manageable illness, increasing numbers of gay men have returned to high
risk sexual practices. Because testing for
HIV is voluntary and because serious symptoms may not be manifest for
many years, it is difficult to track the rate of new infections. But in
San Francisco, there has been a reversal in the rate of diagnosed cases
of rectal gonorrhea which is caused by the same high risk sex practice
that transmits most homosexual cases of HIV.
There is a
possibility that improved screening may account for some of this
issues have emerged regarding homosexuals?
increased public acceptance, most states still do not have laws which
protect gay people from discrimination in employment, housing and health
care. The lack of
consensus on this issue is reflected by the numbers of Senators and Representatives who have not adopted
non-discrimination policies for the hiring of the office staffs.
difficult aspect of the discrimination problem has involved the Boy
Scouts of America. Although the Boy Scouts is a private organization,
its activities are part of the fabric of mainstream America. The
organization has long maintained a policy of excluding Scout
participants and leaders who have been discovered to be homosexual. In
June 2000, he United States Supreme Court, in a 5-4 vote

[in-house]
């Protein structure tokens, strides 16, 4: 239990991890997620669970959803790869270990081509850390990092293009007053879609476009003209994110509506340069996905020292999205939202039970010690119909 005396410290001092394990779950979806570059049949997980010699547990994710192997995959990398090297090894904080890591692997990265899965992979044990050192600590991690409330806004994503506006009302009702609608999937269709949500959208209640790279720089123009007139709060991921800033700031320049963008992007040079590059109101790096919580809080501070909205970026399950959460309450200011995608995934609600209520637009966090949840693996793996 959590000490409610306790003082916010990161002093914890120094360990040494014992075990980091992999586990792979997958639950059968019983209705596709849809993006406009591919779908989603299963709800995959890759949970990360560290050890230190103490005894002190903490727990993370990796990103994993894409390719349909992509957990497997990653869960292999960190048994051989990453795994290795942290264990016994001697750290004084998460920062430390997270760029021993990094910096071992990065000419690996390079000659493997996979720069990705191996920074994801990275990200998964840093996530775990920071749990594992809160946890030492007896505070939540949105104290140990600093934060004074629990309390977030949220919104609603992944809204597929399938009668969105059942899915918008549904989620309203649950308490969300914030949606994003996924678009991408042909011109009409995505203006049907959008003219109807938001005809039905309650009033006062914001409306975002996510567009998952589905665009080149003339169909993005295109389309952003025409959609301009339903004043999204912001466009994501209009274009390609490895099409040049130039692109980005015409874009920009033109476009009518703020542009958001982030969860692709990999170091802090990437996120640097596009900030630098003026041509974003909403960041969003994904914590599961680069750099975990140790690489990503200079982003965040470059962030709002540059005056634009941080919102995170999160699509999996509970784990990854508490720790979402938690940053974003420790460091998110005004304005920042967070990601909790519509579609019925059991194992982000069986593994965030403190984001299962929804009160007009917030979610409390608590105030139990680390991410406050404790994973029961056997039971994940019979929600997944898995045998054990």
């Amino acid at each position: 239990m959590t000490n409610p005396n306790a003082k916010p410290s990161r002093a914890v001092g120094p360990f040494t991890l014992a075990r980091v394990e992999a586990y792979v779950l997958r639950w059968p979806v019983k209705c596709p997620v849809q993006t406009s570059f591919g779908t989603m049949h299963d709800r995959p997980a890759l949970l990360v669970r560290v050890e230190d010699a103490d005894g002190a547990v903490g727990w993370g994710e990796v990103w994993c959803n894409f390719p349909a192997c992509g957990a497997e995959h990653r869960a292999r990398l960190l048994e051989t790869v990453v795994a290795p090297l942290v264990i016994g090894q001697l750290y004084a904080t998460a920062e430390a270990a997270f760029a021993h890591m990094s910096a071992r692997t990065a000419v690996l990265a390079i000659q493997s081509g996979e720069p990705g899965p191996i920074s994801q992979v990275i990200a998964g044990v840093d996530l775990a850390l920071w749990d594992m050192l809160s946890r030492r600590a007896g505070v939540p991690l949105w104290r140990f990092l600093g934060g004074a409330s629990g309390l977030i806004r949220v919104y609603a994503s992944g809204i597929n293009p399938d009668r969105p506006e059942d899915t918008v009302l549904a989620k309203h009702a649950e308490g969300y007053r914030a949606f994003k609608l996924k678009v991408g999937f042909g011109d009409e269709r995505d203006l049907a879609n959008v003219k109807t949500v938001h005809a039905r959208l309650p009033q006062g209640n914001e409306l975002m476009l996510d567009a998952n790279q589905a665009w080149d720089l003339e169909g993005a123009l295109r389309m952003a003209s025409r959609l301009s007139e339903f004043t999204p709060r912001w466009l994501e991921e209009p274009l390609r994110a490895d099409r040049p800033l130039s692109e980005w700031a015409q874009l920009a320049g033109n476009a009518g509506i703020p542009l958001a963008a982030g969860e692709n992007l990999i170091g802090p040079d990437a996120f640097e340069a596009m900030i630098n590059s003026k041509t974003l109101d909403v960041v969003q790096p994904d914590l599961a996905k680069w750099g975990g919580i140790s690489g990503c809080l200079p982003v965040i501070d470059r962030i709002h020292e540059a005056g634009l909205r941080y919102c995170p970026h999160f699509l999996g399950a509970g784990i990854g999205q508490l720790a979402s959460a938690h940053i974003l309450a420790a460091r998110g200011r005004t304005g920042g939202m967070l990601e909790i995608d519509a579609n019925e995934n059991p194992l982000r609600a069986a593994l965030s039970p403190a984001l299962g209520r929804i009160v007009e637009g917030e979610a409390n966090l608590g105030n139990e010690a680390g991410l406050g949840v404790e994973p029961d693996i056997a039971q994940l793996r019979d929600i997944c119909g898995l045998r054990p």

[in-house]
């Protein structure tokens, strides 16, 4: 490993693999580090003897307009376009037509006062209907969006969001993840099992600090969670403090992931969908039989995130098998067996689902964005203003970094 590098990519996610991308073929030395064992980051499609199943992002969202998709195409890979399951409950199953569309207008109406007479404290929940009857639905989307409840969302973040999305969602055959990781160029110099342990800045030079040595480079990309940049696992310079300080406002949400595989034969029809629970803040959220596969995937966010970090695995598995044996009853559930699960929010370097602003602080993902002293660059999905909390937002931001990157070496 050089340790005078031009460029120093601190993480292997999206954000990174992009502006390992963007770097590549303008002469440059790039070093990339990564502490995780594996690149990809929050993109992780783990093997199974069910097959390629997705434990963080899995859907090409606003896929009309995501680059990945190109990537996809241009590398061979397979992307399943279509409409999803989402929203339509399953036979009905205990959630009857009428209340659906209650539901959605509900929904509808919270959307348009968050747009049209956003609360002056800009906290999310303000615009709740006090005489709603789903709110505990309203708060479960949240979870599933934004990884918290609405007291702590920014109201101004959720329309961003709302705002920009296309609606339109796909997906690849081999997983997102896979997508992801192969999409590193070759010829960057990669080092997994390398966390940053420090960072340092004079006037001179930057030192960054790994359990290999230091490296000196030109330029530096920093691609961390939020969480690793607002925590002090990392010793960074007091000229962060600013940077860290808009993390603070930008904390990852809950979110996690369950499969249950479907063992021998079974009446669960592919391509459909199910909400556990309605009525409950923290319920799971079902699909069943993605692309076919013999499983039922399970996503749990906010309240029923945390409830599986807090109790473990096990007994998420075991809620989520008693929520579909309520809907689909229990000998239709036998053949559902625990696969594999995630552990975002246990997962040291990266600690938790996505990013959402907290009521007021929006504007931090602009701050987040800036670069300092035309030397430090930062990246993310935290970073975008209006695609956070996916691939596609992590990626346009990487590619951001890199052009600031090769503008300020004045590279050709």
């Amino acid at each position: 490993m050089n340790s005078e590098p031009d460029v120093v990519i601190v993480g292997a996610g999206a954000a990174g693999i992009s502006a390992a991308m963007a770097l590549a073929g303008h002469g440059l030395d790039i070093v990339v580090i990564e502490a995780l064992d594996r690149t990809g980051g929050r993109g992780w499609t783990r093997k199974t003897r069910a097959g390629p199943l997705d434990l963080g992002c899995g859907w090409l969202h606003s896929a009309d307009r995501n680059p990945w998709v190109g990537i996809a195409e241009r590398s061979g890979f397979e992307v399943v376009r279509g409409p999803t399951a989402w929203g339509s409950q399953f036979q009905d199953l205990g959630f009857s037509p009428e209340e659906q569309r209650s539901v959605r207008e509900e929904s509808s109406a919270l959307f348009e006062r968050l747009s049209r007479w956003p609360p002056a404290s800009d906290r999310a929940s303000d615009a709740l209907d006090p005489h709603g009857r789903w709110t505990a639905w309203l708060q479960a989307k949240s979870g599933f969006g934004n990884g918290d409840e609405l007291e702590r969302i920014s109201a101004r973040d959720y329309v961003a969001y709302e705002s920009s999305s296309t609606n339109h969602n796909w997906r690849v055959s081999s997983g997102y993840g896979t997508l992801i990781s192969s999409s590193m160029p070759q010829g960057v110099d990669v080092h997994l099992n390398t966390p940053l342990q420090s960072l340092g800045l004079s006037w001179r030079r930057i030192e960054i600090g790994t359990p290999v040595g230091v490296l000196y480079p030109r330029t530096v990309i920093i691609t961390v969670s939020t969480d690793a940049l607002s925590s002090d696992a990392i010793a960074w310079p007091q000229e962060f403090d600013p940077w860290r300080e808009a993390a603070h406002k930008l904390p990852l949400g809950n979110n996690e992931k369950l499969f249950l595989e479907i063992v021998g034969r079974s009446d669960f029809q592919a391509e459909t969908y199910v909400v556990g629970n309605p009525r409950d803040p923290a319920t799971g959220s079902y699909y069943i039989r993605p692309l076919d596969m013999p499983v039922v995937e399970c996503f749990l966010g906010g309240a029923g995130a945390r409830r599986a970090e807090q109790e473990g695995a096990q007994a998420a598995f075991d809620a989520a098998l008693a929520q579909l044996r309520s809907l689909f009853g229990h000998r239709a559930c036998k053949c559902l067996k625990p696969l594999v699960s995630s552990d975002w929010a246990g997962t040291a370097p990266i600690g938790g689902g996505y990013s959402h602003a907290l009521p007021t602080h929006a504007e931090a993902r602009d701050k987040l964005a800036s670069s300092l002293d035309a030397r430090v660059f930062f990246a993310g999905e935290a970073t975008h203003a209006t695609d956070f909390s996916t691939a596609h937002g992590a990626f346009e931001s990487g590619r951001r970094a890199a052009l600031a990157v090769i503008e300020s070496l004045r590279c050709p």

invalidated a New
Jersey court ban on the dismissal of a homosexual scout leader based on
the New Jersey anti-discrimination law. Because part of the Boy Scout's
mission is to provide young men with role models, its discrimination
policy blends the "tolerance v. legitimacy" dialectic which has
characterized the gay rights debate. The difficulty of this issue is
reflected in a recent Senate vote regarding whether public schools
should be allowed to ban the Boy Scouts from facilities based on their
The Boy Scout policy
is in part based on religious principles (the organization also bans
atheists and agnostics). The status and level of inclusion of gays and
lesbians in organized religion is a question of debate in many major
denominations and religious groups.
The traditional view
of most religions is that sexuality is to be confined to a monogamous